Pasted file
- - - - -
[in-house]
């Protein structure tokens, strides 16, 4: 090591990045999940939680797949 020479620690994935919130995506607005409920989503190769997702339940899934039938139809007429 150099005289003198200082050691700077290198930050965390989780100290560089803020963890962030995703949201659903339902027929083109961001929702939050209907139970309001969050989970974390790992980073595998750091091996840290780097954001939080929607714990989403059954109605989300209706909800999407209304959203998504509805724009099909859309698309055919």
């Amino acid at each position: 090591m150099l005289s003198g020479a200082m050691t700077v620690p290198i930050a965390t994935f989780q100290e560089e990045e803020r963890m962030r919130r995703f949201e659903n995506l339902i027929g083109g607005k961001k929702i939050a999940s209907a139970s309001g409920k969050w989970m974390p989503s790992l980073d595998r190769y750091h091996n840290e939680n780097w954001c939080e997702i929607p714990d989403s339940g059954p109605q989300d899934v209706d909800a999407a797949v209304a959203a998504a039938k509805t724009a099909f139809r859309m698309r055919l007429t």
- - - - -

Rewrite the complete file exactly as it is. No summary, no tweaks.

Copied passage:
[in-house]
């Protein structure tokens, strides 16, 4: 090591990045999940939680797949 020479620690994935919130995506607005409920989503190769997702339940899934039938139809007429 150099005289003198200082050691700077290198930050965390989780100290560089803020963890962030995703949201659903339902027929083109961001929702939050209907139970309001969050989970974390790992980073595998750091091996840290780097954001939080929607714990989403059954109605989300209706909800999407209304959203998504509805724009099909859309698309055919």
């Amino acid at each position: 090591m150099l005289s003198g020479a200082m050691t700077v620690p290198i930050a965390t994935f989780q100290e560089e990045e803020r963890m962030r919130r995703f949201e659903n995506l339902i027929g083109g607005k961001k929702i939050a999940s209907a139970s309001g409920k969050w989970m974390p989503s790992l980073d595998r190769y750091h091996n840290e939680n780097w954001c939080e997702i929607p714990d989403s339940g059954p109605q989300d899934v209706d909800a999407a797949v209304a959203a998504a039938k509805t724009a099909f139809r859309m698309r055919l007429t």